Prime Minister Naftali Bennett spoke on the phone Tuesday with US Secretary of State Antony Blinken, who promised strong support for Israel, and highlighted shared opposition to Iran, as Israel heads to its fifth election in under four years.
Bennett and Foreign Minister Yair Lapid announced Monday that they plan to dissolve their own government. The earliest the Knesset can disband is Wednesday, although a more likely scenario would be Monday of next week. Lapid will become the caretaker prime minister once the process is complete.
“I spoke with [Bennett] today regarding the dissolution of the Knesset, underscoring our respect for democratic processes, our unwavering commitment to the strong US-Israeli strategic relationship, and our mutual concerns about Iran’s malign influence in the region,” Blinken said in a statement.
State Department spokesperson Ned Price said in a statement that Blinken had “emphasized he looks forward to continuing our close coordination on regional and global issues,” and that US President Joe Biden is looking forward to his visit to Israel next month. The US previously confirmed that Biden will go forward with the visit despite the political turmoil in Israel.
Earlier Tuesday, Blinken spoke on the phone with Lapid. The calls were the first between the top US diplomat at the Israeli leaders since Bennett and Lapid’s decision to disperse the Knesset.
Once the Knesset’s disbandment is finalized, Lapid will assume the premiership at least until elections, which will likely take place in the fall.
Lapid’s office said he and Blinken spoke about Biden’s visit, saying it was “an opportunity to emphasize the president’s deep personal connection to Israel, to America’s commitment to Israel’s security, and to strengthening Israel in the region.”
“The visit has significant implications for the region and for the struggle against Iran, and great potential to significantly upgrade regional stability and security,” Lapid’s office said in a statement.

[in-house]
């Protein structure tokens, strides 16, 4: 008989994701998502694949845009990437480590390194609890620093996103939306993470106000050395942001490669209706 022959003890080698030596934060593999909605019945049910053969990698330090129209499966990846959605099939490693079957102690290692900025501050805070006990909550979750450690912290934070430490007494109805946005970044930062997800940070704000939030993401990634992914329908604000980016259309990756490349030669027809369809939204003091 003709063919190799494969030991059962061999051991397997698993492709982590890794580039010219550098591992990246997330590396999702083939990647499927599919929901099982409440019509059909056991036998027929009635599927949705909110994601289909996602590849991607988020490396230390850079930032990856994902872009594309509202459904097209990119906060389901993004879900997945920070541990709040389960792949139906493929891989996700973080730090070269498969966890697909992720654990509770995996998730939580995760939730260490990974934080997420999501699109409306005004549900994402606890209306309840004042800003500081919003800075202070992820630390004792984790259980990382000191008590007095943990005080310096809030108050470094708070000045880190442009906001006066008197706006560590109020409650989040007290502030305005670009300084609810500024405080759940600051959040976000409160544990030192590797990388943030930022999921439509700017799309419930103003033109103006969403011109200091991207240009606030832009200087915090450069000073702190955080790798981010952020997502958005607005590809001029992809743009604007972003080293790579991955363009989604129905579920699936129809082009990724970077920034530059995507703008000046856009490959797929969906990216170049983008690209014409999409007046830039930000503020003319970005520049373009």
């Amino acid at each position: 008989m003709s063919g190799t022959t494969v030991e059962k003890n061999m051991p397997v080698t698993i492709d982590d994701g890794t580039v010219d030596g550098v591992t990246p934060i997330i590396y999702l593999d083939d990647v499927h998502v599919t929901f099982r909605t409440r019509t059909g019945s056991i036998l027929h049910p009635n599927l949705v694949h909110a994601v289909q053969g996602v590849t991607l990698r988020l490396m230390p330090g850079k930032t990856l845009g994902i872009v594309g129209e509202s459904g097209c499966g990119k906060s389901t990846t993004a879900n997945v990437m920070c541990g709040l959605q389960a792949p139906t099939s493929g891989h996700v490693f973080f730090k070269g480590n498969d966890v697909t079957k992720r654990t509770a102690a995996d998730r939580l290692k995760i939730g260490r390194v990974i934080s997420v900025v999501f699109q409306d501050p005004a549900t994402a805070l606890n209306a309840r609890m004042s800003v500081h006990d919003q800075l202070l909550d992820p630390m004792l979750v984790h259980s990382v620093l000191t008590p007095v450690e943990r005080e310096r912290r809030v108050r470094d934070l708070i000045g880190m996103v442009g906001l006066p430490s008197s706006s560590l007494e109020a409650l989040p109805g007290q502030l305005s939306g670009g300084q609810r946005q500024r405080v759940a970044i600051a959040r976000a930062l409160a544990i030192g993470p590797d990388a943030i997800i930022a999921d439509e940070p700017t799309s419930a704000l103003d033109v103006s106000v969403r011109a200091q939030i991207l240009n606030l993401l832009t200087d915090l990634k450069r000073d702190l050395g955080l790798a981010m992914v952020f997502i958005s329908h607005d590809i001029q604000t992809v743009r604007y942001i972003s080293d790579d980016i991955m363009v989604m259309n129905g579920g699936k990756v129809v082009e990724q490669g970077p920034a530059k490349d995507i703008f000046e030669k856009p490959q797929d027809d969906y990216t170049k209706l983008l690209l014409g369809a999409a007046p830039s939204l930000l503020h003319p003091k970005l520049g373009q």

Lapid said he also updated Blinken on his upcoming trip to Turkey “and on the joint activity with the Turkish government against terrorism.”
The Israeli readout notably made no mention of the country’s political turmoil, which was the main focus of the statement from Blinken’s office.
US Ambassador to Israel Tom Nides confirmed on Monday that Biden will go through with the visit to Israel next month. If the legislative process moves forward as expected, Lapid will be prime minister when Biden lands in Israel on July 13 for his first visit as president.
Price told reporters earlier on Tuesday, “The strength of our relationship does not depend on who sits in the Oval Office. It doesn’t depend on who sits in the prime minister’s chair in Israel.” The snap election could see a comeback by Benjamin Netanyahu, who had a tense relationship with former US president Barack Obama, under whom Biden was vice president.
An Israeli official told The Times of Israel last week, before the announcement of the Knesset’s disbandment, that while in Israel Biden would meet with Bennett, Lapid, President Isaac Herzog, and Defense Minister Benny Gantz.
It has also been traditional for US presidents to meet with the head of the opposition, particularly during an election cycle. This would mean a potential sit-down between Biden and Netanyahu, who have had a long relationship, albeit with no shortage of political disputes.
Biden is scheduled to spend two days in Israel and the West Bank before stopping in Saudi Arabia to participate in the annual meeting of the GCC+3 with the leaders of Saudi Arabia, the United Arab Emirates, Bahrain, Oman, Qatar, Kuwait, Iraq, Egypt, and Jordan.